DREAMING OF EMILY DICKINSON
I did again last night and when I told my wife she said,
“Are you, like, in love with her or something?” And I remembered a letter
that Thomas Wentworth Higginson wrote to his wife—he was a writer
for the Atlantic Monthly to whom Emily would send her poems for comment—
about the time he went to visit her and she talked so much and so fast
that he wrote that he was glad that they didn’t live next door to her,
if you know what I mean. But then again, he wrote to that same wife
when he was a colonel of, of all things, an all-black, South Carolinian,
Civil War regiment, that he didn’t see what all the fuss was about
now that he was there, since it seemed clear that slaves didn’t mind
being slaves since he rode by a field on his horse and saw a group of them singing.
No one sings who is unhappy. Her selection of old Tommy Boy
as a reader of her work is the only intellectual failing
I permanently charge Emily with. So, no, dear, I am not “in love with her
or something,” because if that clown didn’t want to live next door to her,
I would never want to live with her. But I would like to visit her for tea.
She’d brew it herself because they wouldn’t have bags and it would taste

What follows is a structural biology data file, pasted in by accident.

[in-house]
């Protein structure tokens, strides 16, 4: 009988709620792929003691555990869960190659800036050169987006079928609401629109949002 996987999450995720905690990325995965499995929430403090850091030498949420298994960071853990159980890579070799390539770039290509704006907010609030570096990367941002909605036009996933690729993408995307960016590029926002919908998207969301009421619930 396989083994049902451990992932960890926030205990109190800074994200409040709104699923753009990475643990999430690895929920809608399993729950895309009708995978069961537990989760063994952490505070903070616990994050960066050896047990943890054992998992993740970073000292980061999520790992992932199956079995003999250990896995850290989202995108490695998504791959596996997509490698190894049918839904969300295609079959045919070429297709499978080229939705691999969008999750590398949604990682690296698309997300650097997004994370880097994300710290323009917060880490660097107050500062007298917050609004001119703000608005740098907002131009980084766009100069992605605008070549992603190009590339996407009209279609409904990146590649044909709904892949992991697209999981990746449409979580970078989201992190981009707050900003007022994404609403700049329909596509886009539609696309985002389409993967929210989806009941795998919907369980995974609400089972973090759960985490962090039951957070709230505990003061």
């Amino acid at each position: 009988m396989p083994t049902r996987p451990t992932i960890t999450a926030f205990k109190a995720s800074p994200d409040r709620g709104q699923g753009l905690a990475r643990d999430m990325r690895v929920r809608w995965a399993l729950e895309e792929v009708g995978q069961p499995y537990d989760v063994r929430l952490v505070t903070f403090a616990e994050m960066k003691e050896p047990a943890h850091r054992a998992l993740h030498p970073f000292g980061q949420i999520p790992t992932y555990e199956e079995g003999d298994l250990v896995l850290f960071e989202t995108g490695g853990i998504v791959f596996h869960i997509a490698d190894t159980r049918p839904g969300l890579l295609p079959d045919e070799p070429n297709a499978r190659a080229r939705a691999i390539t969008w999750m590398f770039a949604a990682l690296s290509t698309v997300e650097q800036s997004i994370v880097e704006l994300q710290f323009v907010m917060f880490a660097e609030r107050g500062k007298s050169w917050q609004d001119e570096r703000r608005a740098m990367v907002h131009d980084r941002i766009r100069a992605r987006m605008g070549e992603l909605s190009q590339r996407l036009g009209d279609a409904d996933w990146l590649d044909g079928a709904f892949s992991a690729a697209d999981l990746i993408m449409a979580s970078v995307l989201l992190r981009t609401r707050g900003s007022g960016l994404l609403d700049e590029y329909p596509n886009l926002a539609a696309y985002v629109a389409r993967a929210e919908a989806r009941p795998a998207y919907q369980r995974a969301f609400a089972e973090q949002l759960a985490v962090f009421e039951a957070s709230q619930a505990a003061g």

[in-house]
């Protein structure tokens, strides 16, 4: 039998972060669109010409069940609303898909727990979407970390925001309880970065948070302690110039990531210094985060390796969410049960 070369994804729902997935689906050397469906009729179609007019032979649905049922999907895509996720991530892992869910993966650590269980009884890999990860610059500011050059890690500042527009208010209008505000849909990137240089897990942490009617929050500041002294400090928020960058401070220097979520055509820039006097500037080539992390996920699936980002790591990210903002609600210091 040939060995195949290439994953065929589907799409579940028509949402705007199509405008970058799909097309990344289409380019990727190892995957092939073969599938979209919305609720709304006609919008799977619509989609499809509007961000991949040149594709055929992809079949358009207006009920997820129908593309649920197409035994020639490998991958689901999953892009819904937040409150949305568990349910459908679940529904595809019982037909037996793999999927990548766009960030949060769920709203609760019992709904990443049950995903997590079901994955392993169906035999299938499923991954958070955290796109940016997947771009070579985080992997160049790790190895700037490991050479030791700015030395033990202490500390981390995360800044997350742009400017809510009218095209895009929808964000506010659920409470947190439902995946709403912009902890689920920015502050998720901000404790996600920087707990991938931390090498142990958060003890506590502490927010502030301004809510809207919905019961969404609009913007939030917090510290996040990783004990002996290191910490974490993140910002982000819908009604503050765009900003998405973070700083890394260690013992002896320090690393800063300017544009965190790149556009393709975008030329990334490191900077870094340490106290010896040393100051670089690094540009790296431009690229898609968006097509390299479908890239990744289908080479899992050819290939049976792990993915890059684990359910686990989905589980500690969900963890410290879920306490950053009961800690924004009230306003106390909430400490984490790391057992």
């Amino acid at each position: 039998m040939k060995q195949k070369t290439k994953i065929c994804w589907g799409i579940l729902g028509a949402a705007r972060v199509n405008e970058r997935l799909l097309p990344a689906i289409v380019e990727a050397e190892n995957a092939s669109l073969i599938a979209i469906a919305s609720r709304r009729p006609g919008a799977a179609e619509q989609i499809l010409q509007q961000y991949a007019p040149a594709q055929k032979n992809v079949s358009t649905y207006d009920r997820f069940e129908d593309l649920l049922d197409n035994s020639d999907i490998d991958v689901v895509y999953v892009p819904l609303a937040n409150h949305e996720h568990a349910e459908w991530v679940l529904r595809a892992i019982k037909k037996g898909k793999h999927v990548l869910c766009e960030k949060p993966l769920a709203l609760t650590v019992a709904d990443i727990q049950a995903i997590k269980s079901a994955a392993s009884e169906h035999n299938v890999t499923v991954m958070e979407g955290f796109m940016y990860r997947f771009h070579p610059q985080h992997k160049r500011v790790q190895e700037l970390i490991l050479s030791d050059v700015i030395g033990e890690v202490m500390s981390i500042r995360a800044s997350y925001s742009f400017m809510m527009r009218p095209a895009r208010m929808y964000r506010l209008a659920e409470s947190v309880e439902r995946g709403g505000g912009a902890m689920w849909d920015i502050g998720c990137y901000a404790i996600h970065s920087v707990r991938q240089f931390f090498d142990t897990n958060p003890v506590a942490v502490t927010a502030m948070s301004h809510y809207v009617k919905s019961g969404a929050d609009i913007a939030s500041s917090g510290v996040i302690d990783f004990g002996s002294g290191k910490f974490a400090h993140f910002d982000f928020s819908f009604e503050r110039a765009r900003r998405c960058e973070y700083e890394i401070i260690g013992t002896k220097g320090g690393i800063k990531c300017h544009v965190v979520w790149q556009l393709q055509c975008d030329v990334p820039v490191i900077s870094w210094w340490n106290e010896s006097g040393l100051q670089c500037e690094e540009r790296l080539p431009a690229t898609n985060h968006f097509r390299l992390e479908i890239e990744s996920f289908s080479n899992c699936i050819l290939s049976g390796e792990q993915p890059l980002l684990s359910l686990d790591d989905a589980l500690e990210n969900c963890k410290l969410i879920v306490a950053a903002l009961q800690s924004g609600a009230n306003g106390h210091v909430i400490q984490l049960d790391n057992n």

unusual and her house would smell like shortbread and fresh ferns
and she’d talk and talk and move through the house like a bird
and I’d try to ask questions like where those metaphors of hers come from
and, seriously, I won’t tell anyone, but what’s the deal with the dash
and the capital letters? Do you, as I sometimes—like Every three Years Or so—
have to admit, in the absence of contrary evidence, just not get it? Not care?
Do you compose in your head hearing so much of your hymnal
that your rhythms are natural, like the way someone said
that Shakespeare thought in iambic pentameter? Or when
the Second Great Awakening popped its tents on the Amherst town green,
did you garden instead of get saved? But I never got a word in edgewise
because she was busy with narrow fellows and broken planks
and frogs and flies and chariots and loaded guns and sifting sugar on the shortbread
from a leaden sieve. Finally I broke in and asked, “Now Em,
I know that your business is circumference, and that’s all fine and good,
though no one I know gets that, but, um, do you ever let your hair down?
I mean literally. Out of that bun?” For the first time she is struck dumb,
mouth slack. I rise from the small tea table in the parlor and approach her
carefully. When I extend my hands past her head she gasps shortly
and closes her eyes as I pull the pins from her hair. It falls long and lustrous
and auburn and I run my fingers through it, pulling it straight,
keeping the top of her head from coming off.
—from Rattle #31, Summer 2009